Ask Toolbar often redirects or fails searches altogether, and bloats your browser with sponsored junk. Any product that takes over your browser settings is dangerous. Learn more here about how to remove Ask Toolbar.
GoSave is a plug-in that claims to offer special discounts while you shop online, but really weaves advertisements into every aspect of your browser, including your search results. Clicking on a GoSave ad can lead to further adware or other infections.
GoSave also tracks your browsing activity such as your IP address, search queries, cookies, and other identifying information. You can delete your browser cookies to help thwart tracking, or try one of the best browsers for privacy to throw stalkers off your scent.
Coupon Server is adware that displays pop-up boxes containing “coupons,” comparative shopping, and sponsored links that lead to more adware. Coupon Server tries to force users to its homepage, which is disguised as a search engine.
Like any other program that can alter your browser settings without telling you, Coupon Server is a threat to your data security and your cybersecurity more generally.
CoolWebSearch is spyware that hijacks search engines on Google Chrome, Mozilla, Internet Explorer, and other Windows browsers. CoolWebSearch redirects searches to its own pay-per-click search engine, which also collects data about your search activity. CoolWebSearch can even change your browser’s bookmarks and history to include its sponsors— online casinos and adult websites.
Browser hijacking can threaten your computer in three main ways: adware, web tracking, and identity theft.
Adware: Adware infiltrates your browser to bombard you with ads. Ad spamming is not only annoying, but hogs system resources and slows down your computer. Adware is, by design, frustrating and hard to control: the more ads you click, the more money the hacker makes.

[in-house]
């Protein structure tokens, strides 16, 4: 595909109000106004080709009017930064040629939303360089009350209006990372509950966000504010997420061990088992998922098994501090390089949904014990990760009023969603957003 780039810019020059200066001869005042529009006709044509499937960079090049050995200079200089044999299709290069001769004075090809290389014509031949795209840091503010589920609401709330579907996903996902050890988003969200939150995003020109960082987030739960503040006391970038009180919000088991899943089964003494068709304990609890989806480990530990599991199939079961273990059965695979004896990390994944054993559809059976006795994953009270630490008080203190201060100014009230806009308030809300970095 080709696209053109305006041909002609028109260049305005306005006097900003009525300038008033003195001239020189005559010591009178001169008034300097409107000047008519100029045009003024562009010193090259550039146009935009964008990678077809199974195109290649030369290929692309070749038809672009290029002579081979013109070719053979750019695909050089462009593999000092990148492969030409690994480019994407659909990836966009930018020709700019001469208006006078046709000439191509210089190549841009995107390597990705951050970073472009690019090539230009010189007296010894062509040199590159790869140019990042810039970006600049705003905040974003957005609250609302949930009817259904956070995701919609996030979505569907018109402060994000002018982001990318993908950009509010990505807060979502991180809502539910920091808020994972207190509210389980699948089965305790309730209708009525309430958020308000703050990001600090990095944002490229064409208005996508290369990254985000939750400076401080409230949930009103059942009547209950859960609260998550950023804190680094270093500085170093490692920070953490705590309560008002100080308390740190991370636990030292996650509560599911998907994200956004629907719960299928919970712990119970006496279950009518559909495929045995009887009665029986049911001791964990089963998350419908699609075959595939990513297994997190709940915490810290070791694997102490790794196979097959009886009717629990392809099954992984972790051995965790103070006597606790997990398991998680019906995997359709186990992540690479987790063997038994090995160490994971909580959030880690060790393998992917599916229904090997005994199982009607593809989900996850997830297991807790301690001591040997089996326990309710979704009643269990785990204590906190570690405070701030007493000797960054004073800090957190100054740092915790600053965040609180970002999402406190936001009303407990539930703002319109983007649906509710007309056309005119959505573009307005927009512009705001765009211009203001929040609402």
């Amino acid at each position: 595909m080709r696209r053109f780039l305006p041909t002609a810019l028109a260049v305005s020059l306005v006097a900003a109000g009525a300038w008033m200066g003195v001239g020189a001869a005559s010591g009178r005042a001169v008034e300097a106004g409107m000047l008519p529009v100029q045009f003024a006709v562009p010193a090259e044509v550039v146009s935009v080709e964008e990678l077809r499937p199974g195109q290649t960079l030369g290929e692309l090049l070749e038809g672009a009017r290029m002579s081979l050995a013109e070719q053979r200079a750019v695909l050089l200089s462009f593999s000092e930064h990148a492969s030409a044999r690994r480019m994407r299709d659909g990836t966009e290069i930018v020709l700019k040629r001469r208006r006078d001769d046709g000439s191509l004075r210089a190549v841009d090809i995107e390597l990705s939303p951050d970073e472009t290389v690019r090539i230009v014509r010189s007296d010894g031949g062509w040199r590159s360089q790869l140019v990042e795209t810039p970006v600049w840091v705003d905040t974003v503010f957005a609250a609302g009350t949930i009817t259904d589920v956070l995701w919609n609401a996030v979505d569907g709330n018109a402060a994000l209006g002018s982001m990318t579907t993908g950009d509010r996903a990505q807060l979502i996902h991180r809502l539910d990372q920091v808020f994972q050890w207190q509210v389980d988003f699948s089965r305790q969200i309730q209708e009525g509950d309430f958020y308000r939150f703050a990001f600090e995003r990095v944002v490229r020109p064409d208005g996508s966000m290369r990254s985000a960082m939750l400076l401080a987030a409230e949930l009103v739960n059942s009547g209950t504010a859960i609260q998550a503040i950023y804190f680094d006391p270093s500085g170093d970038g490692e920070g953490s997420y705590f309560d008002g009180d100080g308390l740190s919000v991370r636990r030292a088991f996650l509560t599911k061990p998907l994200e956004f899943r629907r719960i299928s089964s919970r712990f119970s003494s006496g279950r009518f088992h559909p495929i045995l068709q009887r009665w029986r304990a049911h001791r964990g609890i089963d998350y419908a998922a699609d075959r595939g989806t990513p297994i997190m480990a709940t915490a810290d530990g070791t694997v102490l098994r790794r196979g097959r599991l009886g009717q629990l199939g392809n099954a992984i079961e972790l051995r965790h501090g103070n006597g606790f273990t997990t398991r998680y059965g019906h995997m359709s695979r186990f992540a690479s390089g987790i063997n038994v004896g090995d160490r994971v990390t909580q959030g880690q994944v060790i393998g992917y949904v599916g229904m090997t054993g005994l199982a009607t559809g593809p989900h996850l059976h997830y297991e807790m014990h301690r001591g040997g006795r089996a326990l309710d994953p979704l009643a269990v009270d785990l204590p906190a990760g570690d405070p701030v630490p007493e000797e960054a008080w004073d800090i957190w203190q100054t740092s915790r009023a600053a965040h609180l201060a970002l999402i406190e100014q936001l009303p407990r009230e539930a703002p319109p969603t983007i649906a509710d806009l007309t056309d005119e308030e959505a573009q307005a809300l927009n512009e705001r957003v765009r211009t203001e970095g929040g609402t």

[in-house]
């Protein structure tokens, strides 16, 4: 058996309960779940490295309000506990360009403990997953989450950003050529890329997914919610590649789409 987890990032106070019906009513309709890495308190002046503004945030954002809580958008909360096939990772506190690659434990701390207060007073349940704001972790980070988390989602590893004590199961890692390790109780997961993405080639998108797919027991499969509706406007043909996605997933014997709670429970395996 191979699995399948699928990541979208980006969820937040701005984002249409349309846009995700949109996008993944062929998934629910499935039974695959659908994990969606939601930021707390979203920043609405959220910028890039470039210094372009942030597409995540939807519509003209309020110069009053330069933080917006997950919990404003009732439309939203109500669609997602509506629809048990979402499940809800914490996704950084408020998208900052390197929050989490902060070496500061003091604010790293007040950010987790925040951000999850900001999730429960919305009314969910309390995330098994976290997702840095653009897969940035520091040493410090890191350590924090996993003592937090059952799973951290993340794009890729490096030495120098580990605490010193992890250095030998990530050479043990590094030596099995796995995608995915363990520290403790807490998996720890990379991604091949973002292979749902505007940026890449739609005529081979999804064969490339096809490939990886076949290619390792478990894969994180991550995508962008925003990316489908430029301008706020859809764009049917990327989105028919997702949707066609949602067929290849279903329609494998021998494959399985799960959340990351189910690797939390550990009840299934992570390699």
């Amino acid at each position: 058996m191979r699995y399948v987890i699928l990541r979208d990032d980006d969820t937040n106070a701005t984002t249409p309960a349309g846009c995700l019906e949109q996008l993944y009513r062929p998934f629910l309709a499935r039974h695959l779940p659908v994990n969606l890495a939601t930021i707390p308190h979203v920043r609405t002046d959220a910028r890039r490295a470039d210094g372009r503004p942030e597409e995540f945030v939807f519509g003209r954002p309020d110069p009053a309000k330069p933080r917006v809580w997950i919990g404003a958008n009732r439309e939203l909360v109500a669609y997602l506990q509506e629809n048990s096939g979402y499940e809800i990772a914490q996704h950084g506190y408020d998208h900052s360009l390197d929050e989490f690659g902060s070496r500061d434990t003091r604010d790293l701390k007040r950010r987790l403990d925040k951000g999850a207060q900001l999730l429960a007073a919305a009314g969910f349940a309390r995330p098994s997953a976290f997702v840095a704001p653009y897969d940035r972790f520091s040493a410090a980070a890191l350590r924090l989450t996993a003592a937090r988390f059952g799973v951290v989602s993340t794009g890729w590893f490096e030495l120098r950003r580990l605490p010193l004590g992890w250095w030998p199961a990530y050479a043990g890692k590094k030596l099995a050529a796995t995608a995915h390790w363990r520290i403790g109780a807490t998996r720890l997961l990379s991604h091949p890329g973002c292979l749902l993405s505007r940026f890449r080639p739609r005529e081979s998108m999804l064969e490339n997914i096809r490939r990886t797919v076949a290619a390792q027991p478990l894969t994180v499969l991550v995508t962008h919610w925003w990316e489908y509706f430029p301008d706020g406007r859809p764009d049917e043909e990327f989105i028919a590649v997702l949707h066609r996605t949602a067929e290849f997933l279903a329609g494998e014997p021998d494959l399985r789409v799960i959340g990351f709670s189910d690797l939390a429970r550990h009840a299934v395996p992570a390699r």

Tracking: If your browser is hijacked, you could be tracked. Web tracking lets hijackers follow you around the web and record everything you do. By tracking your activity, browser hijackers build a profile of you as you click and surf. By stitching together your IP address, page views, location, search history, and other details, businesses and marketers can form an accurate picture of you over time.
Identity theft: If a cybercriminal collects enough of your personal info, full-on identity theft is not far behind. A hijacked browser can sometimes lead to hijacking a whole system — and hijacked computers can compromise an entire family’s personal data.
Browser hijacking symptoms come in four basic forms: spam, a change of homepage or other default setting, pop-ups, and low storage space.
Spam: A hijacked browser might change your default search engine to one that spams you with ads or redirects your searches to illegitimate sites. These redirects can lead you to more dangerous territory — and more adware, spyware, and other browser hijackers.
Changed settings: A browser hijacker can change your default homepage, browser, or even your default settings. Taking over the toolbar with ad-infested web pages or bogus bookmarks is also a frequent tactic. If you suddenly see new additions to your browser, or magically have a new homepage one day, you may have had your browser hijacked. If your default browser has been altered, we can help you change the default browser in Windows back.